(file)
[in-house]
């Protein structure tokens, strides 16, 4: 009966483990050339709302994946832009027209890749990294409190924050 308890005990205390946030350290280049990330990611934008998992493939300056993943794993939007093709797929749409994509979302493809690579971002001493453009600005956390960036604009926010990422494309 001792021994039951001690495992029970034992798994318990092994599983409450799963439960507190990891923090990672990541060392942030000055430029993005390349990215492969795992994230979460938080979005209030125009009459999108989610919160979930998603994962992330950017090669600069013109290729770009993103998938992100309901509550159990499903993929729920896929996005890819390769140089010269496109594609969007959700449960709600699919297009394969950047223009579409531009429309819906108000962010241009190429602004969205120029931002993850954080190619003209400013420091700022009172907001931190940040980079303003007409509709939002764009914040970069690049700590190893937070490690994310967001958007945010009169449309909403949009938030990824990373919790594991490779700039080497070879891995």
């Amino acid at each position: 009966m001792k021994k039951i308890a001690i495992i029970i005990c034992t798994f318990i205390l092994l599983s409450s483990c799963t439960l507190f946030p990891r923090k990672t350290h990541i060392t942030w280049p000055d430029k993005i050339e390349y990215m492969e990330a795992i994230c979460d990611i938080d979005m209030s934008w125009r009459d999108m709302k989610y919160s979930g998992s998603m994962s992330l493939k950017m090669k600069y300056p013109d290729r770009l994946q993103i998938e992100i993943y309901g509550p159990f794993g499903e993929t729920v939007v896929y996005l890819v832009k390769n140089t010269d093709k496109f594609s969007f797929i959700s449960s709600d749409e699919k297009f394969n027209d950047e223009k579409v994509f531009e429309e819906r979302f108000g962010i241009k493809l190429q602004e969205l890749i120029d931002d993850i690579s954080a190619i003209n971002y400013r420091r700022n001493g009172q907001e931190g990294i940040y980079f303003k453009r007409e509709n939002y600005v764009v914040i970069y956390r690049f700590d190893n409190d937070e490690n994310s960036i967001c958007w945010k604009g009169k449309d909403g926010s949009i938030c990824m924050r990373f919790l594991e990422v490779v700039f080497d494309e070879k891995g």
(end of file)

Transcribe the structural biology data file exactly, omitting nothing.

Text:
[in-house]
């Protein structure tokens, strides 16, 4: 009966483990050339709302994946832009027209890749990294409190924050 308890005990205390946030350290280049990330990611934008998992493939300056993943794993939007093709797929749409994509979302493809690579971002001493453009600005956390960036604009926010990422494309 001792021994039951001690495992029970034992798994318990092994599983409450799963439960507190990891923090990672990541060392942030000055430029993005390349990215492969795992994230979460938080979005209030125009009459999108989610919160979930998603994962992330950017090669600069013109290729770009993103998938992100309901509550159990499903993929729920896929996005890819390769140089010269496109594609969007959700449960709600699919297009394969950047223009579409531009429309819906108000962010241009190429602004969205120029931002993850954080190619003209400013420091700022009172907001931190940040980079303003007409509709939002764009914040970069690049700590190893937070490690994310967001958007945010009169449309909403949009938030990824990373919790594991490779700039080497070879891995």
């Amino acid at each position: 009966m001792k021994k039951i308890a001690i495992i029970i005990c034992t798994f318990i205390l092994l599983s409450s483990c799963t439960l507190f946030p990891r923090k990672t350290h990541i060392t942030w280049p000055d430029k993005i050339e390349y990215m492969e990330a795992i994230c979460d990611i938080d979005m209030s934008w125009r009459d999108m709302k989610y919160s979930g998992s998603m994962s992330l493939k950017m090669k600069y300056p013109d290729r770009l994946q993103i998938e992100i993943y309901g509550p159990f794993g499903e993929t729920v939007v896929y996005l890819v832009k390769n140089t010269d093709k496109f594609s969007f797929i959700s449960s709600d749409e699919k297009f394969n027209d950047e223009k579409v994509f531009e429309e819906r979302f108000g962010i241009k493809l190429q602004e969205l890749i120029d931002d993850i690579s954080a190619i003209n971002y400013r420091r700022n001493g009172q907001e931190g990294i940040y980079f303003k453009r007409e509709n939002y600005v764009v914040i970069y956390r690049f700590d190893n409190d937070e490690n994310s960036i967001c958007w945010k604009g009169k449309d909403g926010s949009i938030c990824m924050r990373f919790l594991e990422v490779v700039f080497d494309e070879k891995g």